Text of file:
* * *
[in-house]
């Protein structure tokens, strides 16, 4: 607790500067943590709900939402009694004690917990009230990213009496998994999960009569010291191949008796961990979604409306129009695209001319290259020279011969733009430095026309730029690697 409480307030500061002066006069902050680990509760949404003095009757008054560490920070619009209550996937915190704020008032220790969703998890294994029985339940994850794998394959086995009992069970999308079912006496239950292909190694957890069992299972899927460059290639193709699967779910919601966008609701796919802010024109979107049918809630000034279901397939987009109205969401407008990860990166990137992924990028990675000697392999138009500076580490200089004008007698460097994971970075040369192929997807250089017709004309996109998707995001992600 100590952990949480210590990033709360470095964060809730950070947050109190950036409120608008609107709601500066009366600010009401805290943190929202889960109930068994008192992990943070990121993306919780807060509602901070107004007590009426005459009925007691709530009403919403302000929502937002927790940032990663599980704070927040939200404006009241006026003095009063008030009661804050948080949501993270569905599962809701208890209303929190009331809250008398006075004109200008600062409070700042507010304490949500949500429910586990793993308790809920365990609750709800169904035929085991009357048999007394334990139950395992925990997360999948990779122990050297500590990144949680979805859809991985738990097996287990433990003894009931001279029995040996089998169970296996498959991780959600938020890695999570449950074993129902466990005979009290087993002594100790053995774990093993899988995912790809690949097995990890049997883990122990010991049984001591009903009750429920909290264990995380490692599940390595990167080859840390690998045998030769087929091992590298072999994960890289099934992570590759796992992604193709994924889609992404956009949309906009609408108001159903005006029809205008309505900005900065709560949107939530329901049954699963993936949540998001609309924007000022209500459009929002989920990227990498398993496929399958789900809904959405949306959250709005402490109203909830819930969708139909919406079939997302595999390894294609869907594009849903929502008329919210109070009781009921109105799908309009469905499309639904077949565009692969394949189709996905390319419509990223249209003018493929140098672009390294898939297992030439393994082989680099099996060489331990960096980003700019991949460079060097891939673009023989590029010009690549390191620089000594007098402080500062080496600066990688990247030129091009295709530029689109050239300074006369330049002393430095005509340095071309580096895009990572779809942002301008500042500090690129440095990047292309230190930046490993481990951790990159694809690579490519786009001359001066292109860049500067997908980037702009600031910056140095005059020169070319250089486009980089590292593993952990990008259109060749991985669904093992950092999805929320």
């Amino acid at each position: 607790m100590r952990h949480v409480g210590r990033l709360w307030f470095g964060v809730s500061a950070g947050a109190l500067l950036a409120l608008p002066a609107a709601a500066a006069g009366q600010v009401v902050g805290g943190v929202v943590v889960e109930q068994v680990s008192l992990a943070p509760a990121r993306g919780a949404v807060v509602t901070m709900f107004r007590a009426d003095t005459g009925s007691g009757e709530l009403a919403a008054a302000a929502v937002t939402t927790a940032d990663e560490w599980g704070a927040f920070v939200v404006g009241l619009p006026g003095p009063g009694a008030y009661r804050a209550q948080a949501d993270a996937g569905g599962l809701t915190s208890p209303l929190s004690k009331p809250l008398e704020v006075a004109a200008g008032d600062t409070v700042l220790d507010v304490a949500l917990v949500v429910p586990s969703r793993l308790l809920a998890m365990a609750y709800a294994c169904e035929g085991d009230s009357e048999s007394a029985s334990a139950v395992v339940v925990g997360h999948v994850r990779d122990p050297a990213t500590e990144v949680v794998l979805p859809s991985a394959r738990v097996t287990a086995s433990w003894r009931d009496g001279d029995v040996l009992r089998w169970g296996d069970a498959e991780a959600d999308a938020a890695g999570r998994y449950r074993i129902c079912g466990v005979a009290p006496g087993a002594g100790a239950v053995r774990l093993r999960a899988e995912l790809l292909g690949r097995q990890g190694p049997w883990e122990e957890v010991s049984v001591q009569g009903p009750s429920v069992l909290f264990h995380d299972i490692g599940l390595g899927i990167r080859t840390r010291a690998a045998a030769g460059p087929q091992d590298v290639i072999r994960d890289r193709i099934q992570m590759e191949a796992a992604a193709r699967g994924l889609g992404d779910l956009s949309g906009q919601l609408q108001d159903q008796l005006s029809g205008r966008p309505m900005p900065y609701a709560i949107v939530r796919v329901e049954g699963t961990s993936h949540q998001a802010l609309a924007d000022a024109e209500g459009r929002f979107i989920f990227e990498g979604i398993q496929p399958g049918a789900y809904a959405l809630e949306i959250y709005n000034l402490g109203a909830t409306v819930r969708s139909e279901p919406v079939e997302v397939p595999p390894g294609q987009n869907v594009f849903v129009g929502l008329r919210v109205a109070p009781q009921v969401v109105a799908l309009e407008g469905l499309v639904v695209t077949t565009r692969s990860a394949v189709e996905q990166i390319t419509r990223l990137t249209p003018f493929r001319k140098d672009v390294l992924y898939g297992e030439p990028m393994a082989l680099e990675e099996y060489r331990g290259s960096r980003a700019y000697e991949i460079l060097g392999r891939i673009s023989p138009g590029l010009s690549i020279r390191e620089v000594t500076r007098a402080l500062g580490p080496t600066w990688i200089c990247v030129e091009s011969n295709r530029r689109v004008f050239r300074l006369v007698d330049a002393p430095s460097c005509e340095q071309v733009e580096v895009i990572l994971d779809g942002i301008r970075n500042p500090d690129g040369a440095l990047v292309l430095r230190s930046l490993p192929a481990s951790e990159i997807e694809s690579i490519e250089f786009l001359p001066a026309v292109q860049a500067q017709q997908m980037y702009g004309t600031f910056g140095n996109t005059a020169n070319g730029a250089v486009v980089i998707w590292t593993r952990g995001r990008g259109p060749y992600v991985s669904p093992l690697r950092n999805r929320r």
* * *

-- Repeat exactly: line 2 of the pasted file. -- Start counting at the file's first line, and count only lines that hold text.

């Protein structure tokens, strides 16, 4: 607790500067943590709900939402009694004690917990009230990213009496998994999960009569010291191949008796961990979604409306129009695209001319290259020279011969733009430095026309730029690697 409480307030500061002066006069902050680990509760949404003095009757008054560490920070619009209550996937915190704020008032220790969703998890294994029985339940994850794998394959086995009992069970999308079912006496239950292909190694957890069992299972899927460059290639193709699967779910919601966008609701796919802010024109979107049918809630000034279901397939987009109205969401407008990860990166990137992924990028990675000697392999138009500076580490200089004008007698460097994971970075040369192929997807250089017709004309996109998707995001992600 100590952990949480210590990033709360470095964060809730950070947050109190950036409120608008609107709601500066009366600010009401805290943190929202889960109930068994008192992990943070990121993306919780807060509602901070107004007590009426005459009925007691709530009403919403302000929502937002927790940032990663599980704070927040939200404006009241006026003095009063008030009661804050948080949501993270569905599962809701208890209303929190009331809250008398006075004109200008600062409070700042507010304490949500949500429910586990793993308790809920365990609750709800169904035929085991009357048999007394334990139950395992925990997360999948990779122990050297500590990144949680979805859809991985738990097996287990433990003894009931001279029995040996089998169970296996498959991780959600938020890695999570449950074993129902466990005979009290087993002594100790053995774990093993899988995912790809690949097995990890049997883990122990010991049984001591009903009750429920909290264990995380490692599940390595990167080859840390690998045998030769087929091992590298072999994960890289099934992570590759796992992604193709994924889609992404956009949309906009609408108001159903005006029809205008309505900005900065709560949107939530329901049954699963993936949540998001609309924007000022209500459009929002989920990227990498398993496929399958789900809904959405949306959250709005402490109203909830819930969708139909919406079939997302595999390894294609869907594009849903929502008329919210109070009781009921109105799908309009469905499309639904077949565009692969394949189709996905390319419509990223249209003018493929140098672009390294898939297992030439393994082989680099099996060489331990960096980003700019991949460079060097891939673009023989590029010009690549390191620089000594007098402080500062080496600066990688990247030129091009295709530029689109050239300074006369330049002393430095005509340095071309580096895009990572779809942002301008500042500090690129440095990047292309230190930046490993481990951790990159694809690579490519786009001359001066292109860049500067997908980037702009600031910056140095005059020169070319250089486009980089590292593993952990990008259109060749991985669904093992950092999805929320």